SOUTH BEND, Ind. — A former U.S. ambassador to the Vatican said Monday she won't accept the University of Notre Dame's top honor at commencement next month because of the Roman Catholic school's decision to have President Barack Obama speak to graduates.
Harvard University law professor and anti-abortion scholar Mary Ann Glendon said in a letter to the school president that giving Obama an honorary degree violates the U.S. bishops' 2004 statement that Catholic institutions shouldn't honor people whose actions conflict with the church's moral principles.
"That request, which in no way seeks to control or interfere with an institution's freedom to invite and engage in serious debate with whomever it wishes, seems to me so reasonable that I am at a loss to understand why a Catholic university should disrespect it," she wrote in the letter to the Rev. John Jenkins.
The letter posted on the Web site of the conservative journal First Things.
Glendon was ambassador to the Vatican in the final year of President George W. Bush's administration. She was to receive the school's Laetare (Luh-TAR'-eh) Medal.
Dozens of bishops have criticized the Obama invitation because of his support for abortion rights and embryonic stem-cell research.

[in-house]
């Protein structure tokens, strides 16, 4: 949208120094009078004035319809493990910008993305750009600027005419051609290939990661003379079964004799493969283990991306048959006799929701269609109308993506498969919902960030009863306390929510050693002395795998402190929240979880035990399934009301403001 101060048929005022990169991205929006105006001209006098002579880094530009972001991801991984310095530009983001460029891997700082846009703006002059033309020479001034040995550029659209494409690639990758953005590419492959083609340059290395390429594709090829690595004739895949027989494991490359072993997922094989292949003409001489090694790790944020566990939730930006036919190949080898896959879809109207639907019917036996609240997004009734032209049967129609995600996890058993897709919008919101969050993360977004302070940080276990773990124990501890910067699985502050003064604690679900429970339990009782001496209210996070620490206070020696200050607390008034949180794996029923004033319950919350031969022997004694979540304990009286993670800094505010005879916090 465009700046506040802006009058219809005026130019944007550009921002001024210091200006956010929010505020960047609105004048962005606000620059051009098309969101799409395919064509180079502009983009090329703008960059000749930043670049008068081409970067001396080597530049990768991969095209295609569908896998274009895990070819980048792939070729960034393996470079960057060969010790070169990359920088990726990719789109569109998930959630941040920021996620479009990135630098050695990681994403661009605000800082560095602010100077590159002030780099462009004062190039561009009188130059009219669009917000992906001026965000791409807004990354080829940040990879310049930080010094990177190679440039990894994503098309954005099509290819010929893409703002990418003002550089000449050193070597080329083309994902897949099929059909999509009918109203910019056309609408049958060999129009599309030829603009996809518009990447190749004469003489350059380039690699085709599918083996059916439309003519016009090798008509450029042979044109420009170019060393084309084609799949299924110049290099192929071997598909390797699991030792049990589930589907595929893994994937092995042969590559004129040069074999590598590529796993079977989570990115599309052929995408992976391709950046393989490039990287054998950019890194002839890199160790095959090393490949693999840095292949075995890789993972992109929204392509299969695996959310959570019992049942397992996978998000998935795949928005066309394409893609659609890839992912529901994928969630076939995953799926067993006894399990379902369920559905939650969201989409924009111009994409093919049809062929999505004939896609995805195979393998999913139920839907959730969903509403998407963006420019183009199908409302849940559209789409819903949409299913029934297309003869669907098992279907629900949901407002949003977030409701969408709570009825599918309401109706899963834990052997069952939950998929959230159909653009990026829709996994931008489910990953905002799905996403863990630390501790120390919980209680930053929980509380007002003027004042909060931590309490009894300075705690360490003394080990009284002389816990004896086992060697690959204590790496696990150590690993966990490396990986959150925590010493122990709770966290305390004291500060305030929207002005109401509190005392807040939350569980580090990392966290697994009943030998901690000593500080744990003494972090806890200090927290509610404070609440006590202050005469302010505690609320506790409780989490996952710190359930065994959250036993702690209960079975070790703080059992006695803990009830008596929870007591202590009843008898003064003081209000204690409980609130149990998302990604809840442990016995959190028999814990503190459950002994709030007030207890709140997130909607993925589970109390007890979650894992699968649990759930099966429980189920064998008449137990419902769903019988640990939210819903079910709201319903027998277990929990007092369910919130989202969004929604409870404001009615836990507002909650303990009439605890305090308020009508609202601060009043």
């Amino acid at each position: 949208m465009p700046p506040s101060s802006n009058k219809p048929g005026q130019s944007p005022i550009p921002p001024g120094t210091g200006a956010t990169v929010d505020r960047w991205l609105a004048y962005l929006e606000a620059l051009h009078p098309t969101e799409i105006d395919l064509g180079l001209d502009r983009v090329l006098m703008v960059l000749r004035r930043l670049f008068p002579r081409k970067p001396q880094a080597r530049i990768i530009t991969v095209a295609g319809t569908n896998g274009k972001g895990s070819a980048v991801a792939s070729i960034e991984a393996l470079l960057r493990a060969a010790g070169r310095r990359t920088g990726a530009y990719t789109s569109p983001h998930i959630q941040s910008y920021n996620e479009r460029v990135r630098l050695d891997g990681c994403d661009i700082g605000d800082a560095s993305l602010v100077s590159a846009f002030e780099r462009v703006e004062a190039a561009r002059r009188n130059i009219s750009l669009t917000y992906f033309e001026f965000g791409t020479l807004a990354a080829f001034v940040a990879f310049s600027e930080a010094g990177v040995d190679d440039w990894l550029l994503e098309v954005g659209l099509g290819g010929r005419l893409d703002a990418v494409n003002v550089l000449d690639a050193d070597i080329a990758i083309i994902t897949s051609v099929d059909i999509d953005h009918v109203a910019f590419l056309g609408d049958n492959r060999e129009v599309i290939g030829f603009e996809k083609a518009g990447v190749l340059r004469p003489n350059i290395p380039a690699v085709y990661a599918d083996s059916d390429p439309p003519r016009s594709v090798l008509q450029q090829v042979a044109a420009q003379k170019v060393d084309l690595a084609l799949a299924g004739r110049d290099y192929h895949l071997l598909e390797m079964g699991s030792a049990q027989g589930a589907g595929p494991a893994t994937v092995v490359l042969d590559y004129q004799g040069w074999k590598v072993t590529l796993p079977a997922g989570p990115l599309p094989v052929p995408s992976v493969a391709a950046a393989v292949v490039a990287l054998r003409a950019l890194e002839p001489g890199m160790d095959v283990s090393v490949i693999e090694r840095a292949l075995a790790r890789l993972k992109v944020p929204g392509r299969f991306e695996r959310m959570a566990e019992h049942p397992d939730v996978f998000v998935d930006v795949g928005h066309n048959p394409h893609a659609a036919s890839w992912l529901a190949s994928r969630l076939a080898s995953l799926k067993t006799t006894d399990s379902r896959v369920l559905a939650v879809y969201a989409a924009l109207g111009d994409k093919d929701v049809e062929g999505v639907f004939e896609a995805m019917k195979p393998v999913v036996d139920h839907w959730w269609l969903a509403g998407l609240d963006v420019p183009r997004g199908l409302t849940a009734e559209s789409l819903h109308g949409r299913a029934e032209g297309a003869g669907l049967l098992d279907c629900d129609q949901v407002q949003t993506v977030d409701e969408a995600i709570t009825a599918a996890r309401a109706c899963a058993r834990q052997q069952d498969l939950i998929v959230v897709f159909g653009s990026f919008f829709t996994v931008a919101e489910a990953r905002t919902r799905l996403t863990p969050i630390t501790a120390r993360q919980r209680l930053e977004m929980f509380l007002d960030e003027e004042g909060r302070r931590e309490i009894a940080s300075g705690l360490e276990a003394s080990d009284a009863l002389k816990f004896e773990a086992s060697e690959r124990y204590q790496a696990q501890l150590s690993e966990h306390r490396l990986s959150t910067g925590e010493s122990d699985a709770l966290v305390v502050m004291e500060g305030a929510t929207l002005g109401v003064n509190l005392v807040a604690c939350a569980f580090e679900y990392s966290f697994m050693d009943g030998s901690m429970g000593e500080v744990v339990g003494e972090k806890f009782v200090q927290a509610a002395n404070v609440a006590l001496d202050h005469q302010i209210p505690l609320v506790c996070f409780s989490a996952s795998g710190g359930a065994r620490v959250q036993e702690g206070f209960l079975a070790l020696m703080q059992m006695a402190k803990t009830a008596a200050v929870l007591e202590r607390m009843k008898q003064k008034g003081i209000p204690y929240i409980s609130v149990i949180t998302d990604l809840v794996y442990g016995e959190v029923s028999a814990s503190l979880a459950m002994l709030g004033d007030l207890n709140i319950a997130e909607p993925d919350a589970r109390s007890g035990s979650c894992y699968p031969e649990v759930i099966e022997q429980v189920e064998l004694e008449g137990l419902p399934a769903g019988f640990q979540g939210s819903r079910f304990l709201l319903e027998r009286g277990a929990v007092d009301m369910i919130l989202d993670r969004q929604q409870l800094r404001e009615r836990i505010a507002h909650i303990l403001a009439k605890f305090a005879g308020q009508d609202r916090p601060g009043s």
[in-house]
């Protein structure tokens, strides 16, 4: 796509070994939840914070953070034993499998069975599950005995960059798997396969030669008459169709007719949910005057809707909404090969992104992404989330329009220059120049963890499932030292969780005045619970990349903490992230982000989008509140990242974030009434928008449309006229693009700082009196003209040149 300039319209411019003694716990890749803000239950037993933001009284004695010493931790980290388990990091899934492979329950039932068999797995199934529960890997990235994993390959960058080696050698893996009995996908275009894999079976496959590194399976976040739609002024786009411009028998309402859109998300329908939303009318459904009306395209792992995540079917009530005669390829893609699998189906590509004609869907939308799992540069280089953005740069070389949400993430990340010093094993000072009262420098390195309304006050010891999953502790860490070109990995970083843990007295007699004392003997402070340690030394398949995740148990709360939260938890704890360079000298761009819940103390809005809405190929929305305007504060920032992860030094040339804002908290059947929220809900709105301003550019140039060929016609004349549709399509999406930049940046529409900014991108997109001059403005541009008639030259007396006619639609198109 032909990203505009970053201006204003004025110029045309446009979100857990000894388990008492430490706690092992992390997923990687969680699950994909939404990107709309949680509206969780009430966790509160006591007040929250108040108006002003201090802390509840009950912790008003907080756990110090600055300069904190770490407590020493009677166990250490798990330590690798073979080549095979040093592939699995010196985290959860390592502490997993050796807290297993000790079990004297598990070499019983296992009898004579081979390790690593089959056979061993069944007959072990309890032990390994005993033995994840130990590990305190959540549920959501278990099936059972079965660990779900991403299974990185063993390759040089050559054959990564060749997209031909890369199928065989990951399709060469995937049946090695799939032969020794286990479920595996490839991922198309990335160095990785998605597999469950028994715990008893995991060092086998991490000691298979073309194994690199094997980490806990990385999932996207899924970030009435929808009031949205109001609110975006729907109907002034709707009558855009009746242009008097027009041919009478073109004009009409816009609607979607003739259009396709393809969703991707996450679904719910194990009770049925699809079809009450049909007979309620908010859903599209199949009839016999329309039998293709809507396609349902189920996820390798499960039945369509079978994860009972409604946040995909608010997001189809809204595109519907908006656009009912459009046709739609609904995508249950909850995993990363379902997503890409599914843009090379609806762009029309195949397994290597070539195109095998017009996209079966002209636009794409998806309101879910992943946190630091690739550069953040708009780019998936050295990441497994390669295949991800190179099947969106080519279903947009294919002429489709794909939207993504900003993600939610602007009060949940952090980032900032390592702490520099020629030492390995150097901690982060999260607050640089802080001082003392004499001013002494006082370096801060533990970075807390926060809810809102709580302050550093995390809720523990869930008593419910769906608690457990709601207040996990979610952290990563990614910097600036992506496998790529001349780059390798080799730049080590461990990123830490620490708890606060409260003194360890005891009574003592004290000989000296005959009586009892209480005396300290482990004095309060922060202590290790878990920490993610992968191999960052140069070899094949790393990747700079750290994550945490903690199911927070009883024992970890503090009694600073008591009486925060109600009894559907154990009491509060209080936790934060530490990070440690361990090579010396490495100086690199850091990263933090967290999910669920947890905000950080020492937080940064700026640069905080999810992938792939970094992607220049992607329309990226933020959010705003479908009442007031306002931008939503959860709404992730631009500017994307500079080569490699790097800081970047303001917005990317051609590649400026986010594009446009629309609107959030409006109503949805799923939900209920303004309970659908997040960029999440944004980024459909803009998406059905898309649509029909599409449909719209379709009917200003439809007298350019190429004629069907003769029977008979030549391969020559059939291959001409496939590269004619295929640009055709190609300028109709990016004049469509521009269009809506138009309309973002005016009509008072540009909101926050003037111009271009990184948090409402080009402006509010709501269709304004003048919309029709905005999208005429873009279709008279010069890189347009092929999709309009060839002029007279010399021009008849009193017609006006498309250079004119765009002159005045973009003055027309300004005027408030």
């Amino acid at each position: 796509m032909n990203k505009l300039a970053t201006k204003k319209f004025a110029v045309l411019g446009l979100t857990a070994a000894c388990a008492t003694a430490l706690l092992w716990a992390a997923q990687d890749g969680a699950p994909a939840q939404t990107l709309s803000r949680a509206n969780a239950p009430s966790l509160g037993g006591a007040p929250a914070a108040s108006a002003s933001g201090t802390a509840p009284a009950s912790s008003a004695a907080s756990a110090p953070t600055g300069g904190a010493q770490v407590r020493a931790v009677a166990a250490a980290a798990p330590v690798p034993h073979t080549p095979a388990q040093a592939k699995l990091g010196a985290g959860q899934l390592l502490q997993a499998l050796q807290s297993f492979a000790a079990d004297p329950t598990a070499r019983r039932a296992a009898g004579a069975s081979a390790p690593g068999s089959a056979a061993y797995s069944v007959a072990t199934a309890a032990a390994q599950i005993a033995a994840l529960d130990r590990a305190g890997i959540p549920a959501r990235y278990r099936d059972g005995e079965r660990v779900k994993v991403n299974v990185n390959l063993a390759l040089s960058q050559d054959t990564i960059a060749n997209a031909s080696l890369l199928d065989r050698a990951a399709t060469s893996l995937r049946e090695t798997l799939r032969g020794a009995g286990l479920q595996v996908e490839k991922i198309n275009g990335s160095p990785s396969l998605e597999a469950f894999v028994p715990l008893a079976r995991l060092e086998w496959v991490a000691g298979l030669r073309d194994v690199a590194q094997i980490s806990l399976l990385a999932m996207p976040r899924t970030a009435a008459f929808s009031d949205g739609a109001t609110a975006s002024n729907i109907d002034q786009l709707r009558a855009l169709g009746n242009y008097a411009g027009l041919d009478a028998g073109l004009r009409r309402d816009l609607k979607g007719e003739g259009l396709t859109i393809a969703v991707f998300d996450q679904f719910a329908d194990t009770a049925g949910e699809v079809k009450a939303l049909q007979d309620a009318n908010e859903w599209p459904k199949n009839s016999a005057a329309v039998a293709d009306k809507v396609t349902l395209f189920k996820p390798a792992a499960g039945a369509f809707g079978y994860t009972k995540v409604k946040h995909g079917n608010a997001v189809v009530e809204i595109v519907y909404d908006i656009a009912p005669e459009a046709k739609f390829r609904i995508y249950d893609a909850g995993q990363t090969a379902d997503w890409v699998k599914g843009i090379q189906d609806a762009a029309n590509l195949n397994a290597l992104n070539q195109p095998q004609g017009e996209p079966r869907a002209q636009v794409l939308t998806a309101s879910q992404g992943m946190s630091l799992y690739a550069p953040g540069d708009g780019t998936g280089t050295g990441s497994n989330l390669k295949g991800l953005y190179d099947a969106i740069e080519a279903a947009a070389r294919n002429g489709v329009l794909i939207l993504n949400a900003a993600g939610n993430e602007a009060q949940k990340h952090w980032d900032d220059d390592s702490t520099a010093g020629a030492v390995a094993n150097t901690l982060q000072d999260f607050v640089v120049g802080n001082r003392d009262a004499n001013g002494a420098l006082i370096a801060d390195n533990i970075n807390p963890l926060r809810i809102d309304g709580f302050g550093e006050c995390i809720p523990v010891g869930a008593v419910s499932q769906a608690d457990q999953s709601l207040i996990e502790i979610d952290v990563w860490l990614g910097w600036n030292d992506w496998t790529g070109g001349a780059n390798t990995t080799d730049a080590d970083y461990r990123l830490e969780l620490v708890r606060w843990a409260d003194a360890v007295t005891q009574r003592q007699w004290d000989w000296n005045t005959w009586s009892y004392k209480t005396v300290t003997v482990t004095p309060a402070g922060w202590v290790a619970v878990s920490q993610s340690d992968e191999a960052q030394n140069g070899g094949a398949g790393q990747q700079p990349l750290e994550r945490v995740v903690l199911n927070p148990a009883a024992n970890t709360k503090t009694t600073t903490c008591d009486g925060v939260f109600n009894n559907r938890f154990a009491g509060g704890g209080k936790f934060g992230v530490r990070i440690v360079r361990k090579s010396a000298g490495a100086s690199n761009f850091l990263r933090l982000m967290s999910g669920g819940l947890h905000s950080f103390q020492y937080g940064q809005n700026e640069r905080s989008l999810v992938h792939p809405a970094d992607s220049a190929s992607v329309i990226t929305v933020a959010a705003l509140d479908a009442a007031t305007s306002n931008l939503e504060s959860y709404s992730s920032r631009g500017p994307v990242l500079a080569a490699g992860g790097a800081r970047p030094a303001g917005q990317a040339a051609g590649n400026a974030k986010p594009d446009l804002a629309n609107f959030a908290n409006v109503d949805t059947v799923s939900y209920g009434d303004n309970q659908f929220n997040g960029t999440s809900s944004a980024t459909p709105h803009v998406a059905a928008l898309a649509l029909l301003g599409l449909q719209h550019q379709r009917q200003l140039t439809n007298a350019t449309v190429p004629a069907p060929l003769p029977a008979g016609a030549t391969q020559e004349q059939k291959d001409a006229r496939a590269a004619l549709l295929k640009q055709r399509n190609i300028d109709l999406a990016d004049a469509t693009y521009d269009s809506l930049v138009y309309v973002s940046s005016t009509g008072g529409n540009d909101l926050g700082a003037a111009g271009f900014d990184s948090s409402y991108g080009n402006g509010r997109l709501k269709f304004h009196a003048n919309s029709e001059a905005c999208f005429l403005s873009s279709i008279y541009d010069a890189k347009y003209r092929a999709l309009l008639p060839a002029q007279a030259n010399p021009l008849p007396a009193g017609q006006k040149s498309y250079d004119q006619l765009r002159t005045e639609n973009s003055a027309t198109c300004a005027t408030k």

Jenkins issued a statement Monday saying the university was "disappointed that Professor Glendon has made this decision."
"It is our intention to award the Laetare Medal to another deserving recipient, and we will make that announcement as soon as possible," he said.
At the White House, Obama press secretary Robert Gibbs told reporters the president looks forward to giving the commencement address May 17. He also said Notre Dame has a history of vigorous discussion and looks forward to visiting.
University spokesman Dennis Brown said he did not know of anyone else who had agreed to accept the award but then declined it.
The Laetare Medal, which the university describes as the most prestigious honor for American Catholics, has been awarded annually since 1883 to a Catholic "whose genius has ennobled the arts and sciences, illustrated the ideals of the church and enriched the heritage of humanity."
Previous winners have included President John F. Kennedy, anti-death penalty activist Sister Helen Prejean, actor-activist Martin Sheen and jazz musician Dave Brubeck.
A message was left for Glendon at her Harvard office. She said in the letter to Jenkins she planned no further comment.